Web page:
Saturday, October 18, 2008

Neologism for the day: clubris

Clubris: clueless hubris. Example:

Thank you for your well worded rejection letter, I feel I understand, it must be difficult to make a decision on a short Query Letter. I have taken the liberty of sending you a few page CONTENTS of title redacted (my manuscript) includes a brief introduction of the 40 chapters.

Response: deleted, unanswered.
What I'm thinking: it's not difficult to reject unskilled, unpolished, error-filled writing.

13 comments:

Marian said...

If it was difficult to make decisions on the basis of query letters, how do agents manage to get through hundreds of those a week?

I just hope the next message won't be, "It must be difficult to make a decision on the basis of a manuscript, so I have taken the liberty of setting out for your office with a bouquet of peonies."

David said...

What a strange reaction.

Do writers every try to fool an agent by sending a partial or whole ms. and pretending it was requested? Betting on the agent getting too many queries to remember.

David said...

Er, I meant a strange reaction by that writer.

(Ambiguous wording. Three point off.)

Marie said...

Ok, rules to remember:
1 - Don't send a thank you for a rejection. Like sending flowers to the woman who says "This was a bad first date. You're just not my type," this comes across as very creepy.
2 - Don't stalk the agents. You will be ridiculed in public and most definitely remembered.

Seriously, I can't understand the mindset that would do this.

clindsay said...

Ask Amy about the fellow who mailed her a response to her emailed rejection, and corrected (incorrectly) her grammar.

Clubris, indeed.

S William said...

I read a friend of a friend's manuscript recently. In the second paragraph he used "breaks" instead of "brakes." I also found a "crumbled body" instead of a "crumpled body."

Etc.

And this was in a self-pub book that was supposedly "polished."

It amazes me how many writers never take the time to learn self-editing 101. I can't imagine the slog an agent has to churn through.

Chubby! Chubby! Chubris!

Pubris: passionate, but pointless hubris

Cathy in AK said...

I've sent a thank you for a rejection when the full ms had been requested. A short note saying I appreciated the opportunity. That's it. No rants. No grammar corrections.

I've never understood why some writers set themselves up to be known as *that one*. On the other hand, it makes the rest of us look good.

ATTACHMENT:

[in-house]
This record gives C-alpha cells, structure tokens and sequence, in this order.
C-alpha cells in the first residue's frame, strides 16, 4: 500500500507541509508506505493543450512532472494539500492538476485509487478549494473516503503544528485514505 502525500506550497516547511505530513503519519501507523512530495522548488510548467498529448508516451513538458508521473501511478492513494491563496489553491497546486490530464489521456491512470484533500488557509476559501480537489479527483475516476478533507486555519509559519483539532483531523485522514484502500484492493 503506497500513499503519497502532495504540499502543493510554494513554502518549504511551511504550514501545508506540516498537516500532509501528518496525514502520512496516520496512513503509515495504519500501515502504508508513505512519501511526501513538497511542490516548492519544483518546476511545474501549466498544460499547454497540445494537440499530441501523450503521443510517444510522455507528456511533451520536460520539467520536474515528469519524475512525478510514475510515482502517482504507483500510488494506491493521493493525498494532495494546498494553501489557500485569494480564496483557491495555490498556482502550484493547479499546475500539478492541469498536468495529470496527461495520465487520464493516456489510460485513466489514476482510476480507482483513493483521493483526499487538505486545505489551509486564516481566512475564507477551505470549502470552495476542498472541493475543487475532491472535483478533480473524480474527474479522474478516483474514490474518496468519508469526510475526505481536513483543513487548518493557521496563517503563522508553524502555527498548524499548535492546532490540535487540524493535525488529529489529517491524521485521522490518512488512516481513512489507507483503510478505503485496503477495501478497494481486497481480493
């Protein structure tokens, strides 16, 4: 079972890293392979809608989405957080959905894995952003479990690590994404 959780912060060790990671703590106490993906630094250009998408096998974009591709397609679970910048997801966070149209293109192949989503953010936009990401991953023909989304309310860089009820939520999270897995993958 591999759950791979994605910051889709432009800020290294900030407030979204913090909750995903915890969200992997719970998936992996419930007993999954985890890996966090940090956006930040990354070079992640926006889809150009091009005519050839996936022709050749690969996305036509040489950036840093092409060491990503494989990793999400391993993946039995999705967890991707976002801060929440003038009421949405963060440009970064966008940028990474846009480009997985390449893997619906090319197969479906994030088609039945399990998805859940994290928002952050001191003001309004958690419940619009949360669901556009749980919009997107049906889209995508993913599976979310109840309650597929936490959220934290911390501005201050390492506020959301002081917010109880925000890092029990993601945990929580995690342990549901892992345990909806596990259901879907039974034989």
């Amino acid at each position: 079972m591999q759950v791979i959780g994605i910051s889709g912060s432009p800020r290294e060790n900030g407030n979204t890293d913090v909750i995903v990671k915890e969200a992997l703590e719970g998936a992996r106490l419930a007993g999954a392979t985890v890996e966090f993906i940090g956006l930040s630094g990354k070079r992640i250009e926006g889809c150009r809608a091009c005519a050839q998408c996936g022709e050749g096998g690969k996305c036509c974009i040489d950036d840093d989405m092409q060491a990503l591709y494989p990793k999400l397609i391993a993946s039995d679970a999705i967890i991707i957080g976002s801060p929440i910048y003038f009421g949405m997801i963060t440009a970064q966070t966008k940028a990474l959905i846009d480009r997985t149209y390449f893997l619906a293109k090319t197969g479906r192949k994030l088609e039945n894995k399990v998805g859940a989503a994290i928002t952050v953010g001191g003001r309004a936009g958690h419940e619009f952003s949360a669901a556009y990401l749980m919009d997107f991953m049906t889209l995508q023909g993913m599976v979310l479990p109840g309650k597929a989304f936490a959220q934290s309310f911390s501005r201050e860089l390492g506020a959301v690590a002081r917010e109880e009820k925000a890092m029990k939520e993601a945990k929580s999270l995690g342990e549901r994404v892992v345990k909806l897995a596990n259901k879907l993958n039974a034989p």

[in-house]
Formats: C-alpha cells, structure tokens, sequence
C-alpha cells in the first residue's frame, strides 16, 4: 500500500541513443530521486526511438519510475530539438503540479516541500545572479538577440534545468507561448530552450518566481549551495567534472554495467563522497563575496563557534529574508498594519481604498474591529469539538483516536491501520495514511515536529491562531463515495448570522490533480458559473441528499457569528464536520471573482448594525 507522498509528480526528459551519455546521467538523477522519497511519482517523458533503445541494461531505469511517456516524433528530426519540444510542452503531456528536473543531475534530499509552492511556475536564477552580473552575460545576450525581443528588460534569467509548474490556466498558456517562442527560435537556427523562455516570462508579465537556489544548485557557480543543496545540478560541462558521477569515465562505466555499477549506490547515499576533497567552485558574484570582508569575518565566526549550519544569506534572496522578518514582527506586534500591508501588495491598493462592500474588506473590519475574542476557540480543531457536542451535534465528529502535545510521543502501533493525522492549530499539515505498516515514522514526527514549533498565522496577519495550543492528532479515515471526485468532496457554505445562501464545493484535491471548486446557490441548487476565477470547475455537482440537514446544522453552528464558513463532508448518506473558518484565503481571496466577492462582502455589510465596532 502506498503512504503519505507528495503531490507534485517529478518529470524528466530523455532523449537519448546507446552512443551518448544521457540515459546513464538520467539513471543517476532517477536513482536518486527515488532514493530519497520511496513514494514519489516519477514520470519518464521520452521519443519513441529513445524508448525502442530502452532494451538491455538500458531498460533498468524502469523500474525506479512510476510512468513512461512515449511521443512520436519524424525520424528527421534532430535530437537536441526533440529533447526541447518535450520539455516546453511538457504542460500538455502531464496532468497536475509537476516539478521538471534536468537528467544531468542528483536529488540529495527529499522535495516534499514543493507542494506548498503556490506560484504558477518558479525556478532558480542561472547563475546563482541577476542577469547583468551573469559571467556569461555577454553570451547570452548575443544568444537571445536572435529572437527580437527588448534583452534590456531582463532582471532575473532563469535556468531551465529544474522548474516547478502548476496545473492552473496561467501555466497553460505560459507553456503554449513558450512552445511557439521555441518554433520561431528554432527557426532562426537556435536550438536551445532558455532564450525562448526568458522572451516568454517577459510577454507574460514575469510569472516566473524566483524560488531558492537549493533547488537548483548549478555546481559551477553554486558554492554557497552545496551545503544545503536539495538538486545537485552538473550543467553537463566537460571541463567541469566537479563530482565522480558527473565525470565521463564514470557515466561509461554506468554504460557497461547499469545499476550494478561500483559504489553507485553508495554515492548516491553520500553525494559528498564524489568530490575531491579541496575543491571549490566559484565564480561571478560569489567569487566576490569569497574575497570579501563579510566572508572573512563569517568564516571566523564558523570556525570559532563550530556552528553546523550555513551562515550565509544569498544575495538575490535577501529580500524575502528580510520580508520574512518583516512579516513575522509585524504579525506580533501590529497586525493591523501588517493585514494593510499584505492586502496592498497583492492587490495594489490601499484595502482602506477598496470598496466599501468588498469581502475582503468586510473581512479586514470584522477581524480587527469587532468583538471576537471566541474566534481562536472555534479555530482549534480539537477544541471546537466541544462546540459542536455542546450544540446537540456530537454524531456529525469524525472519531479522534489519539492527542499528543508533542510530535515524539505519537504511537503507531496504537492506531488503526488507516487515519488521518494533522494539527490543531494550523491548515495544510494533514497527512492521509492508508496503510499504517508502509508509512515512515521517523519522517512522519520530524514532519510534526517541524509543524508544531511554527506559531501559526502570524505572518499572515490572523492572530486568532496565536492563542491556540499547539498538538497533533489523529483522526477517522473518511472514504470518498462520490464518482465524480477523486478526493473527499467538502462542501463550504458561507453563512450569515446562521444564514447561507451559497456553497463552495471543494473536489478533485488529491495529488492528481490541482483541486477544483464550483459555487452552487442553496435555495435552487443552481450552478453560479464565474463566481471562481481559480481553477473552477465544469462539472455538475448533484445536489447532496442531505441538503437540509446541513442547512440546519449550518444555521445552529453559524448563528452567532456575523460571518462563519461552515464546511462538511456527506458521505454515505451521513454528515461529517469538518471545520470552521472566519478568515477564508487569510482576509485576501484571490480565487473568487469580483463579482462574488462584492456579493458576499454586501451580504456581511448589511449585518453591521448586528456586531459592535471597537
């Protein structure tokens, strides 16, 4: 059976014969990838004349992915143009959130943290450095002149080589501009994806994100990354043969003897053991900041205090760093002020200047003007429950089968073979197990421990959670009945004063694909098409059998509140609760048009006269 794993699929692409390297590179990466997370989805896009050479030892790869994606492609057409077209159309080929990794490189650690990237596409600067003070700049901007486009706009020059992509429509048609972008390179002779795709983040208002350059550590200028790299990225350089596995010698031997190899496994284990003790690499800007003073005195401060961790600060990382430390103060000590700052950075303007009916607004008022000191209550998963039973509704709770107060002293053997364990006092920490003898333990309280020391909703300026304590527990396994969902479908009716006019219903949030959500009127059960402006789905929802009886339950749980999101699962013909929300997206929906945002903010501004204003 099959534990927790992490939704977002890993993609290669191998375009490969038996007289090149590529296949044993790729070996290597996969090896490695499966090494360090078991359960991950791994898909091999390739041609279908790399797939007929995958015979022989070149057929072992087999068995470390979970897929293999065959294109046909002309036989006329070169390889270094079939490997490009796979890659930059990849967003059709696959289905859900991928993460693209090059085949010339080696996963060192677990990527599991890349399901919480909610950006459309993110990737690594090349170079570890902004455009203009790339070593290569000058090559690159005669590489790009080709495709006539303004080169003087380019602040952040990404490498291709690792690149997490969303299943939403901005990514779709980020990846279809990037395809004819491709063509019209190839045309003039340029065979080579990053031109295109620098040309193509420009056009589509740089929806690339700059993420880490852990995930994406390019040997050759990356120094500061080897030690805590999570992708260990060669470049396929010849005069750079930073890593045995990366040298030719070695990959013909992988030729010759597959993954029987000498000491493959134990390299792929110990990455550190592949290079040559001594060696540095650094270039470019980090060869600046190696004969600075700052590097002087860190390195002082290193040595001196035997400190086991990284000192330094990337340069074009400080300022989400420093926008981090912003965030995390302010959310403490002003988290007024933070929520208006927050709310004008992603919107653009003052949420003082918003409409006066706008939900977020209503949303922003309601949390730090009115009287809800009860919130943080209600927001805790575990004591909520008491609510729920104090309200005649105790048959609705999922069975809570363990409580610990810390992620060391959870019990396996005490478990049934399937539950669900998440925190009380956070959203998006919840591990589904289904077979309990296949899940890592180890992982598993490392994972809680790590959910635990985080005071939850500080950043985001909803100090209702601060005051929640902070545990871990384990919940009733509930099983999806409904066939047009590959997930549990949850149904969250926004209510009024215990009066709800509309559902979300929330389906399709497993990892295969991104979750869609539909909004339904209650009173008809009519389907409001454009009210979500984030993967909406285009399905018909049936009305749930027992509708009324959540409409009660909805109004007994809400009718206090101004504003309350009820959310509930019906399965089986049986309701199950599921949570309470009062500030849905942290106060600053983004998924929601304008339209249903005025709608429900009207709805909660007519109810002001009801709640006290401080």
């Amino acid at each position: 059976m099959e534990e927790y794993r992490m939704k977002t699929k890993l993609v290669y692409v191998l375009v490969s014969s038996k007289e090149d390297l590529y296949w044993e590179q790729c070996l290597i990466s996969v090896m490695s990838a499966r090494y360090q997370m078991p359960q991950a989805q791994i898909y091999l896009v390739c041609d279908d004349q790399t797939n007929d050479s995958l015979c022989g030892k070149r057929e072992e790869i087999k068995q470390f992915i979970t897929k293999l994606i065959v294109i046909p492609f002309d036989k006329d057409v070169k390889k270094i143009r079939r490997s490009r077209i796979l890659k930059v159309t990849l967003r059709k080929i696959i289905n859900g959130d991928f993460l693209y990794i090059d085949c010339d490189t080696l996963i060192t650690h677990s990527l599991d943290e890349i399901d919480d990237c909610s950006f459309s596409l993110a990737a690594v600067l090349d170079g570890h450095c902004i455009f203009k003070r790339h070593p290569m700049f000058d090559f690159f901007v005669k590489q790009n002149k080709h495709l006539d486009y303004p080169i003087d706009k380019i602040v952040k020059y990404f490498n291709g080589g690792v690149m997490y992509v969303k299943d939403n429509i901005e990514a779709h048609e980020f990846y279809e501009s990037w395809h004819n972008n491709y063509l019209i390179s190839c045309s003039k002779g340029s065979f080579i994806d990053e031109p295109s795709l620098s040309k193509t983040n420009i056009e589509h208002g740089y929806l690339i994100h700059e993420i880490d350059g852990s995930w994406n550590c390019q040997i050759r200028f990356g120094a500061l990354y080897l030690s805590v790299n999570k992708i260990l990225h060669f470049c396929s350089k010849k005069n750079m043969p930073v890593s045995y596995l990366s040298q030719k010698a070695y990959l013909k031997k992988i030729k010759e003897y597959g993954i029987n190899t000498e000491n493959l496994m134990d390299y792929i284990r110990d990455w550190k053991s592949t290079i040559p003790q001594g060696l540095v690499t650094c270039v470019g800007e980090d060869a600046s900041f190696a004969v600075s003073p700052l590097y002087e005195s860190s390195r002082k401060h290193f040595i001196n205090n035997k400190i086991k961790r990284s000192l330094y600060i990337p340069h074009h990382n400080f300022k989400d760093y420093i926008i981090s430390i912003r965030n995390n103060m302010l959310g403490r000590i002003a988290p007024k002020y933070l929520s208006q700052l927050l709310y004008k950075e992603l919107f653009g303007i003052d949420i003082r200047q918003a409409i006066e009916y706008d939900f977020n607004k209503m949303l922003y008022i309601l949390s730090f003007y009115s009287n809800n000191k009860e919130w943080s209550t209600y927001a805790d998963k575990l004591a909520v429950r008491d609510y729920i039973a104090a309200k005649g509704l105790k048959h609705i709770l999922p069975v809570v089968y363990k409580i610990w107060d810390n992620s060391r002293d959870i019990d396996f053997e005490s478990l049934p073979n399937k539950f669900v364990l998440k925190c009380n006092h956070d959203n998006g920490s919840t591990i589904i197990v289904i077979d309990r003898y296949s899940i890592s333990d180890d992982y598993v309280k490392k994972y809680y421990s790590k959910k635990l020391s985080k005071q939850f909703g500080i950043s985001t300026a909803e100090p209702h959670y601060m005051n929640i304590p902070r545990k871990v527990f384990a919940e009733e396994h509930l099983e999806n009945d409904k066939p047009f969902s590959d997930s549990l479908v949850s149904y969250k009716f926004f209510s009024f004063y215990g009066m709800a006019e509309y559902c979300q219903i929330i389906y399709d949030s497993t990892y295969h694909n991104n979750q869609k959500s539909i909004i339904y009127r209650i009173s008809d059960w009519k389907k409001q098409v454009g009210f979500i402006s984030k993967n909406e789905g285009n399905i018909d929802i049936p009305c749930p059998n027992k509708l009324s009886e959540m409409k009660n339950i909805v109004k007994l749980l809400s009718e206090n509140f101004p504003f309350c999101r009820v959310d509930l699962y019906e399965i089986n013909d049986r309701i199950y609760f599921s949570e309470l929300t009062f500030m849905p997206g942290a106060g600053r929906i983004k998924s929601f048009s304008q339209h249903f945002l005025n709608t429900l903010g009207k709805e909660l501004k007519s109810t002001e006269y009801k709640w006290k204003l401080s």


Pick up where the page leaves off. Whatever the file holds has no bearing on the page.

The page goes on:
Anthony said...

"I feel I understand,"

~*twitch*~

Just_Me said...

I think some people don't know better. Nathan Bransford had a post about the dangers of impatience. Some people just aren't able to slog through editing, they have one draft and they want to be done.

I doubt any of these authors want to be "the one" that becomes blog fodder, but they haven't invested the time to know better. Maybe the rejections will work. Or maybe we need to break out the clue-by-four.

Martha Alderson said...

For every hundred that don't excite you, I hope you find one or two that send you spirit soaring and remind you of why you love this business so much....

Heather said...

Hum…

So this basically translates, “You’re stupid, but I’m okay with the fact you’re stupid and I’m going to let you have another go at it.”

Honestly, here’s what I don’t get, we make decisions all the time about what to read off of less than what a query letter contains. If a book blurb doesn’t grab me, meh, I’m moving on. Why can’t authors understand that agents do the same thing?

Steve Stubbs said...

Whoever wrote you that letter was not a native English speaker. It makes sense to some of us to always write in a language we are unable to use competently and forget about writing anything in our own language (especially since a lot of people who are native English speakers cannot write competently in their own language, either.) If we write in somebody else’s language we have a built in excuse, whereas if we can’t write in our own language we look like real f**kwits. (That’s kwit for short, if you like neologisms.) Using that theory, I have decided to eschew my own language and write a series of books in classical Arabic, Doric Greek, and Tegulu. I don’t know a single word in any of those, except for a few expletives I heard while traveling in foreign climes and running for my life from native speakers who were bent on teaching me some cuss words. They really don’t like Americans over there, you see, and it’s all Bush’s fault. Not that anybody here likes him, you understand, but we don’t chase tourists while holding curved swords over our heads. Besides which the cuss words we use are just standard stuff you heard in kindergarten and Sunday School anyway. Nothing new there.

This time next year I may have a literary crime novel in Tokugawa-era Japanese if you are interested in a query. You won’t be able to read a word of it, but then neither will I, so it all balances out.

Polenth said...

S. William, I could imagine a crumbled body. People worry about the meat in chicken nuggets being people. But they never stop to think about the ingredients in the crumb coating. It's a fast food horror in the making.